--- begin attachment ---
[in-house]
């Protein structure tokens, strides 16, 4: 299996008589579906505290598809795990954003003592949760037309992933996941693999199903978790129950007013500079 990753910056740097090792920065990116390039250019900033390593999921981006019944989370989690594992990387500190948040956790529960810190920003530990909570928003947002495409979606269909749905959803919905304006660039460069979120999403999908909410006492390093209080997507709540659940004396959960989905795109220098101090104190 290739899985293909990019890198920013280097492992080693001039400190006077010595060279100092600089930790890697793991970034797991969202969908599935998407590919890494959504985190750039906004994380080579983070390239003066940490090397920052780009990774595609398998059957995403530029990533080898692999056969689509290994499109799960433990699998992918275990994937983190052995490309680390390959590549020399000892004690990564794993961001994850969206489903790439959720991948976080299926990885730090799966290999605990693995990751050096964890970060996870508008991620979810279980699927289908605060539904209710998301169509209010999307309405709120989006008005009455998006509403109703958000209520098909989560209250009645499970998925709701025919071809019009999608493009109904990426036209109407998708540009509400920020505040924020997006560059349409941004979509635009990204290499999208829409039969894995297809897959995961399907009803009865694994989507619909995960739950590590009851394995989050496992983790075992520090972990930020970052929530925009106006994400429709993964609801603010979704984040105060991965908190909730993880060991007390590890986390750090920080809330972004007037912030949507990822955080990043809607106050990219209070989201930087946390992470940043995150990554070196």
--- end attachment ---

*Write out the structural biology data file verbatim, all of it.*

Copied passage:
[in-house]
């Protein structure tokens, strides 16, 4: 299996008589579906505290598809795990954003003592949760037309992933996941693999199903978790129950007013500079 990753910056740097090792920065990116390039250019900033390593999921981006019944989370989690594992990387500190948040956790529960810190920003530990909570928003947002495409979606269909749905959803919905304006660039460069979120999403999908909410006492390093209080997507709540659940004396959960989905795109220098101090104190 290739899985293909990019890198920013280097492992080693001039400190006077010595060279100092600089930790890697793991970034797991969202969908599935998407590919890494959504985190750039906004994380080579983070390239003066940490090397920052780009990774595609398998059957995403530029990533080898692999056969689509290994499109799960433990699998992918275990994937983190052995490309680390390959590549020399000892004690990564794993961001994850969206489903790439959720991948976080299926990885730090799966290999605990693995990751050096964890970060996870508008991620979810279980699927289908605060539904209710998301169509209010999307309405709120989006008005009455998006509403109703958000209520098909989560209250009645499970998925709701025919071809019009999608493009109904990426036209109407998708540009509400920020505040924020997006560059349409941004979509635009990204290499999208829409039969894995297809897959995961399907009803009865694994989507619909995960739950590590009851394995989050496992983790075992520090972990930020970052929530925009106006994400429709993964609801603010979704984040105060991965908190909730993880060991007390590890986390750090920080809330972004007037912030949507990822955080990043809607106050990219209070989201930087946390992470940043995150990554070196």